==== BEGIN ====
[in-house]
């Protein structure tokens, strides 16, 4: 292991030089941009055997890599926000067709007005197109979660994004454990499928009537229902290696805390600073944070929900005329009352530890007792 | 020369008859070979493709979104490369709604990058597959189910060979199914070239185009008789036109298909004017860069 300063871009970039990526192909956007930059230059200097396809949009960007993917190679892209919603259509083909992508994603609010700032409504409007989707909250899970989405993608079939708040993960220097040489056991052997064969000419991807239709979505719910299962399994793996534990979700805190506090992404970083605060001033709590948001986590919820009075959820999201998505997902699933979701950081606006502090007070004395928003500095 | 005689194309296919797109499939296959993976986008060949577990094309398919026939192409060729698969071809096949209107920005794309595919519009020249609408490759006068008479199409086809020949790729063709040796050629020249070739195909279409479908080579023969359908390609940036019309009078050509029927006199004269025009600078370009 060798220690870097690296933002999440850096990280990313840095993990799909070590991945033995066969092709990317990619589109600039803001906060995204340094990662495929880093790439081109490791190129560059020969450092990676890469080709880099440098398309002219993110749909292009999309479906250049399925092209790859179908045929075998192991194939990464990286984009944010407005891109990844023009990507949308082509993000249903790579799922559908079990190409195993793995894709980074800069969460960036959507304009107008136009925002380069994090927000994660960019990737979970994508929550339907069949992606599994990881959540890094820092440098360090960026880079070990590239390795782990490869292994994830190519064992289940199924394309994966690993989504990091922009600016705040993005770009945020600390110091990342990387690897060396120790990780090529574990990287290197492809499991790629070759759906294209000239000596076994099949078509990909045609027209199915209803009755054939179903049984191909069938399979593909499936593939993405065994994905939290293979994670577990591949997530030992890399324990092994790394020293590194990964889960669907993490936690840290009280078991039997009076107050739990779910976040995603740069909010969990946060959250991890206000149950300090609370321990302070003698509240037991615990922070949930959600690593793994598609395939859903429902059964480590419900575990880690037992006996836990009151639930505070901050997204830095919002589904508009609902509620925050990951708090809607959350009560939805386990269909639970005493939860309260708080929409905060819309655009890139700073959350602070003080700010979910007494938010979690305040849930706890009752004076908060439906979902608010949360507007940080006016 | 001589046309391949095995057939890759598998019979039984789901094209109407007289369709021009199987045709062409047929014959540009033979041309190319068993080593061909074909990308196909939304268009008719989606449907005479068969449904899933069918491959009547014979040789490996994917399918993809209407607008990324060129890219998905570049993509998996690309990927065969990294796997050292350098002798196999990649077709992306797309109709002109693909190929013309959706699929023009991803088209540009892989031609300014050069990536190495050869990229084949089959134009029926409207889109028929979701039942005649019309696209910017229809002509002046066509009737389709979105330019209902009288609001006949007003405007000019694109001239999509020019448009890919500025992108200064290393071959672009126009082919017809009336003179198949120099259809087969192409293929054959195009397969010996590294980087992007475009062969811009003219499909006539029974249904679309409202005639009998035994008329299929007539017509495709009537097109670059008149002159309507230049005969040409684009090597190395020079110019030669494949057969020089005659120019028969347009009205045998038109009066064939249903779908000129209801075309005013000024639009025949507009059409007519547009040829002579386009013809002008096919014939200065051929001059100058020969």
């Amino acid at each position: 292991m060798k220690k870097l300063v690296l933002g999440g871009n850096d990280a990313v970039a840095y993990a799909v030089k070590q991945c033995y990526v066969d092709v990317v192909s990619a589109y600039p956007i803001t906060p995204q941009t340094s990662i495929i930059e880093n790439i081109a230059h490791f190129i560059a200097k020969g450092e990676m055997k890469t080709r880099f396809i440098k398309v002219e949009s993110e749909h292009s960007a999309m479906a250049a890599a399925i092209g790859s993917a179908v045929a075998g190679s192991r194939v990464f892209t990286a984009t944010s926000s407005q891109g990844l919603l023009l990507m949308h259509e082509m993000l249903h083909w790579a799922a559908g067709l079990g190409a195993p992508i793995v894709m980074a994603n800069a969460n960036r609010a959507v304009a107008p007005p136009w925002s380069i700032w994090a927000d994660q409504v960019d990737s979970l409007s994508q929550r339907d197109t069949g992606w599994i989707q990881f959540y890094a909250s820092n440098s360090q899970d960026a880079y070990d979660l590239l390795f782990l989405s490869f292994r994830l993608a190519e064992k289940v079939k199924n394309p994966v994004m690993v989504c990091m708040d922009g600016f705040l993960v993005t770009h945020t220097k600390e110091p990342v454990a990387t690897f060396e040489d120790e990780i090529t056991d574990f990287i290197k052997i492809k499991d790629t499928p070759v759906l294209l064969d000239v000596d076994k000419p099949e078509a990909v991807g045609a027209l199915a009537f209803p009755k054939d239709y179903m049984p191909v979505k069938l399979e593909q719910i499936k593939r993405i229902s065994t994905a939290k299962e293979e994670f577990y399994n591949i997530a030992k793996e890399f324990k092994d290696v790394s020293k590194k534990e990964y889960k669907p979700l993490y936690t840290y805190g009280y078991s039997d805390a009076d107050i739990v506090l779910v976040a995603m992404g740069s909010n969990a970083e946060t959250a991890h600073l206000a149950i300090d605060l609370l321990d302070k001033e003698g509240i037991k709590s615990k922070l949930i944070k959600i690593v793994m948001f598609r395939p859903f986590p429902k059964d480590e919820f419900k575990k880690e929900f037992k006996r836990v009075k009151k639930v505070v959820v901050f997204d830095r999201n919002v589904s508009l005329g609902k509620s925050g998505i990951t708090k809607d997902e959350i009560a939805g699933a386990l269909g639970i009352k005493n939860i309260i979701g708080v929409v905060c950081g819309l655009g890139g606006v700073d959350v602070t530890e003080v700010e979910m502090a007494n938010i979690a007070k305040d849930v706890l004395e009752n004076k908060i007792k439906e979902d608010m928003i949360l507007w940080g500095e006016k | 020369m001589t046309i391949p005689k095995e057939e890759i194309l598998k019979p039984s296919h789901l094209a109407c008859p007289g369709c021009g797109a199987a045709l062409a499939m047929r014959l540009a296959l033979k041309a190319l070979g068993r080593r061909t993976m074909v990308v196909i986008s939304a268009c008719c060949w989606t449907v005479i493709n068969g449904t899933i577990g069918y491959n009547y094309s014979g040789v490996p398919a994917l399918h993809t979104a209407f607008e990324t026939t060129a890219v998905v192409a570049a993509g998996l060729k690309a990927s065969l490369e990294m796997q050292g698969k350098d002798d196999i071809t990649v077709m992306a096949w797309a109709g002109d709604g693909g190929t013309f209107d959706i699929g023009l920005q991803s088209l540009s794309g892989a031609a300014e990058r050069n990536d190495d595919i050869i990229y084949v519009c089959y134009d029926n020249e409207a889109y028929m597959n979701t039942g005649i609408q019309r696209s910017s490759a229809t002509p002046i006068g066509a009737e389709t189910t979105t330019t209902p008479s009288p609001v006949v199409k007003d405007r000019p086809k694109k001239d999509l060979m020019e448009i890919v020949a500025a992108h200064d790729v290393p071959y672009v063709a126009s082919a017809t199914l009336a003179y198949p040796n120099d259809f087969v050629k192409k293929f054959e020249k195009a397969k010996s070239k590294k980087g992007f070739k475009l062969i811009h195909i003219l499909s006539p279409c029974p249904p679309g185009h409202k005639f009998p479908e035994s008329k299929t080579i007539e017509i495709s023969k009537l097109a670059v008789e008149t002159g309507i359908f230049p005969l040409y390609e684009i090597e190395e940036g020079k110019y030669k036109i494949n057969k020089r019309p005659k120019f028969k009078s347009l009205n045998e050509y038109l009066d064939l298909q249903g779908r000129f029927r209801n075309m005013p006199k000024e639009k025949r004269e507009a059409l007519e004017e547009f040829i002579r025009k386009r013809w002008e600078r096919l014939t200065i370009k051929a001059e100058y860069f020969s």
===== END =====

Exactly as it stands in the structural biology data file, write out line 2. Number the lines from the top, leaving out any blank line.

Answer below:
């Protein structure tokens, strides 16, 4: 292991030089941009055997890599926000067709007005197109979660994004454990499928009537229902290696805390600073944070929900005329009352530890007792 | 020369008859070979493709979104490369709604990058597959189910060979199914070239185009008789036109298909004017860069 300063871009970039990526192909956007930059230059200097396809949009960007993917190679892209919603259509083909992508994603609010700032409504409007989707909250899970989405993608079939708040993960220097040489056991052997064969000419991807239709979505719910299962399994793996534990979700805190506090992404970083605060001033709590948001986590919820009075959820999201998505997902699933979701950081606006502090007070004395928003500095 | 005689194309296919797109499939296959993976986008060949577990094309398919026939192409060729698969071809096949209107920005794309595919519009020249609408490759006068008479199409086809020949790729063709040796050629020249070739195909279409479908080579023969359908390609940036019309009078050509029927006199004269025009600078370009 060798220690870097690296933002999440850096990280990313840095993990799909070590991945033995066969092709990317990619589109600039803001906060995204340094990662495929880093790439081109490791190129560059020969450092990676890469080709880099440098398309002219993110749909292009999309479906250049399925092209790859179908045929075998192991194939990464990286984009944010407005891109990844023009990507949308082509993000249903790579799922559908079990190409195993793995894709980074800069969460960036959507304009107008136009925002380069994090927000994660960019990737979970994508929550339907069949992606599994990881959540890094820092440098360090960026880079070990590239390795782990490869292994994830190519064992289940199924394309994966690993989504990091922009600016705040993005770009945020600390110091990342990387690897060396120790990780090529574990990287290197492809499991790629070759759906294209000239000596076994099949078509990909045609027209199915209803009755054939179903049984191909069938399979593909499936593939993405065994994905939290293979994670577990591949997530030992890399324990092994790394020293590194990964889960669907993490936690840290009280078991039997009076107050739990779910976040995603740069909010969990946060959250991890206000149950300090609370321990302070003698509240037991615990922070949930959600690593793994598609395939859903429902059964480590419900575990880690037992006996836990009151639930505070901050997204830095919002589904508009609902509620925050990951708090809607959350009560939805386990269909639970005493939860309260708080929409905060819309655009890139700073959350602070003080700010979910007494938010979690305040849930706890009752004076908060439906979902608010949360507007940080006016 | 001589046309391949095995057939890759598998019979039984789901094209109407007289369709021009199987045709062409047929014959540009033979041309190319068993080593061909074909990308196909939304268009008719989606449907005479068969449904899933069918491959009547014979040789490996994917399918993809209407607008990324060129890219998905570049993509998996690309990927065969990294796997050292350098002798196999990649077709992306797309109709002109693909190929013309959706699929023009991803088209540009892989031609300014050069990536190495050869990229084949089959134009029926409207889109028929979701039942005649019309696209910017229809002509002046066509009737389709979105330019209902009288609001006949007003405007000019694109001239999509020019448009890919500025992108200064290393071959672009126009082919017809009336003179198949120099259809087969192409293929054959195009397969010996590294980087992007475009062969811009003219499909006539029974249904679309409202005639009998035994008329299929007539017509495709009537097109670059008149002159309507230049005969040409684009090597190395020079110019030669494949057969020089005659120019028969347009009205045998038109009066064939249903779908000129209801075309005013000024639009025949507009059409007519547009040829002579386009013809002008096919014939200065051929001059100058020969």